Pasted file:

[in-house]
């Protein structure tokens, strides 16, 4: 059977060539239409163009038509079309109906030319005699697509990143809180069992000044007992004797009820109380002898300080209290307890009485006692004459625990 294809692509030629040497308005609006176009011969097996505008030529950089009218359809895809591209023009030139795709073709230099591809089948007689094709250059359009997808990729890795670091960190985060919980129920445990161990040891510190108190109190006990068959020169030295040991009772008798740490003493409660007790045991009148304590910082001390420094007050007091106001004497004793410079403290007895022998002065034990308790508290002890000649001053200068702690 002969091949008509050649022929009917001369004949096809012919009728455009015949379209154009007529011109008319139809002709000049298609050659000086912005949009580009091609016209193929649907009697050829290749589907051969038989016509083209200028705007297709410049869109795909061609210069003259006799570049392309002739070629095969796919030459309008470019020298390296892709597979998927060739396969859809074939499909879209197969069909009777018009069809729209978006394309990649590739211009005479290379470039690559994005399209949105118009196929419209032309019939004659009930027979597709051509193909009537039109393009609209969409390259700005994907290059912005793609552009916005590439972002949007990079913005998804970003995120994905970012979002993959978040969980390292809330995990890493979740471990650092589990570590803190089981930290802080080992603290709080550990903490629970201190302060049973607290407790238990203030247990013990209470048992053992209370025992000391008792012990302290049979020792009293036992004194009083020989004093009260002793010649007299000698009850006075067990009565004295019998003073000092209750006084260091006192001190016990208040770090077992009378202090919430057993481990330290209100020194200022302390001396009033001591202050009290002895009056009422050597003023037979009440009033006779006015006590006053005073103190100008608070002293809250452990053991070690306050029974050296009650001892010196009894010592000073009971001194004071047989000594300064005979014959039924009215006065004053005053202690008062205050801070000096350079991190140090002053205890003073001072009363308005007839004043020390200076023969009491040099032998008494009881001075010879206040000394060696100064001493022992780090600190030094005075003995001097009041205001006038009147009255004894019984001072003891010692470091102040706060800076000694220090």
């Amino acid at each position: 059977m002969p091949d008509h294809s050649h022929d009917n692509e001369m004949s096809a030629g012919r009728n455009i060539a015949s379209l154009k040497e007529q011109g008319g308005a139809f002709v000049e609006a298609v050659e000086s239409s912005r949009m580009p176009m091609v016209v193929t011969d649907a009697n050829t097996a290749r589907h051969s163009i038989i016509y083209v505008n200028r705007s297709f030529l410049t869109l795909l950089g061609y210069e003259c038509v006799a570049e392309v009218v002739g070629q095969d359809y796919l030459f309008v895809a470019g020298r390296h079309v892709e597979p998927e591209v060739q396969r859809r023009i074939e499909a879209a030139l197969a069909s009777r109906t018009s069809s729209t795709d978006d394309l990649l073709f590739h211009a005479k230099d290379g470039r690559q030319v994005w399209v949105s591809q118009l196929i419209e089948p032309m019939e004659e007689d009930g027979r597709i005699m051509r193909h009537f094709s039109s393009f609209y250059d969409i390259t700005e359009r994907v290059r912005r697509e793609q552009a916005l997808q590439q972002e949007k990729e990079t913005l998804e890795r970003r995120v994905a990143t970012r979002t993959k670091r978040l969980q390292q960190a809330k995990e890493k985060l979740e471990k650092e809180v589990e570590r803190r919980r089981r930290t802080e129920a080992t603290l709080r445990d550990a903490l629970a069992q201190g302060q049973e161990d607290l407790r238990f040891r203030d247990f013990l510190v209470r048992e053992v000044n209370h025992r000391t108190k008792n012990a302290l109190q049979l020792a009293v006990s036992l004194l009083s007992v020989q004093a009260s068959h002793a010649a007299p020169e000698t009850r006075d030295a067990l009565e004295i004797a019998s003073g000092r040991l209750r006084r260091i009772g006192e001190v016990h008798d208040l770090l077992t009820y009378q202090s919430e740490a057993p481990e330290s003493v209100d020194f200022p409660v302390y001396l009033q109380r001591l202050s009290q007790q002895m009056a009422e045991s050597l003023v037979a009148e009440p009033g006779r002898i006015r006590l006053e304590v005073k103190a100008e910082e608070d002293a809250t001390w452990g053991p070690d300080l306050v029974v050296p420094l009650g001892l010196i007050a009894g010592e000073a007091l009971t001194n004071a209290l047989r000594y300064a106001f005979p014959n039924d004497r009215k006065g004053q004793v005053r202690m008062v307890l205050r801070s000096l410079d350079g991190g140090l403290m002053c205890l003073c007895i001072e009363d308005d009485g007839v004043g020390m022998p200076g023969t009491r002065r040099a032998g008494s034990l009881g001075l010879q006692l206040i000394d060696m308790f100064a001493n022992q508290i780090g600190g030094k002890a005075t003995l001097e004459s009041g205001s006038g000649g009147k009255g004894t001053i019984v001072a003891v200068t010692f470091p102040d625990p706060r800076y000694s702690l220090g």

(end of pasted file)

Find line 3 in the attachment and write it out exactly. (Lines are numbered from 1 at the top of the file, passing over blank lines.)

């Amino acid at each position: 059977m002969p091949d008509h294809s050649h022929d009917n692509e001369m004949s096809a030629g012919r009728n455009i060539a015949s379209l154009k040497e007529q011109g008319g308005a139809f002709v000049e609006a298609v050659e000086s239409s912005r949009m580009p176009m091609v016209v193929t011969d649907a009697n050829t097996a290749r589907h051969s163009i038989i016509y083209v505008n200028r705007s297709f030529l410049t869109l795909l950089g061609y210069e003259c038509v006799a570049e392309v009218v002739g070629q095969d359809y796919l030459f309008v895809a470019g020298r390296h079309v892709e597979p998927e591209v060739q396969r859809r023009i074939e499909a879209a030139l197969a069909s009777r109906t018009s069809s729209t795709d978006d394309l990649l073709f590739h211009a005479k230099d290379g470039r690559q030319v994005w399209v949105s591809q118009l196929i419209e089948p032309m019939e004659e007689d009930g027979r597709i005699m051509r193909h009537f094709s039109s393009f609209y250059d969409i390259t700005e359009r994907v290059r912005r697509e793609q552009a916005l997808q590439q972002e949007k990729e990079t913005l998804e890795r970003r995120v994905a990143t970012r979002t993959k670091r978040l969980q390292q960190a809330k995990e890493k985060l979740e471990k650092e809180v589990e570590r803190r919980r089981r930290t802080e129920a080992t603290l709080r445990d550990a903490l629970a069992q201190g302060q049973e161990d607290l407790r238990f040891r203030d247990f013990l510190v209470r048992e053992v000044n209370h025992r000391t108190k008792n012990a302290l109190q049979l020792a009293v006990s036992l004194l009083s007992v020989q004093a009260s068959h002793a010649a007299p020169e000698t009850r006075d030295a067990l009565e004295i004797a019998s003073g000092r040991l209750r006084r260091i009772g006192e001190v016990h008798d208040l770090l077992t009820y009378q202090s919430e740490a057993p481990e330290s003493v209100d020194f200022p409660v302390y001396l009033q109380r001591l202050s009290q007790q002895m009056a009422e045991s050597l003023v037979a009148e009440p009033g006779r002898i006015r006590l006053e304590v005073k103190a100008e910082e608070d002293a809250t001390w452990g053991p070690d300080l306050v029974v050296p420094l009650g001892l010196i007050a009894g010592e000073a007091l009971t001194n004071a209290l047989r000594y300064a106001f005979p014959n039924d004497r009215k006065g004053q004793v005053r202690m008062v307890l205050r801070s000096l410079d350079g991190g140090l403290m002053c205890l003073c007895i001072e009363d308005d009485g007839v004043g020390m022998p200076g023969t009491r002065r040099a032998g008494s034990l009881g001075l010879q006692l206040i000394d060696m308790f100064a001493n022992q508290i780090g600190g030094k002890a005075t003995l001097e004459s009041g205001s006038g000649g009147k009255g004894t001053i019984v001072a003891v200068t010692f470091p102040d625990p706060r800076y000694s702690l220090g």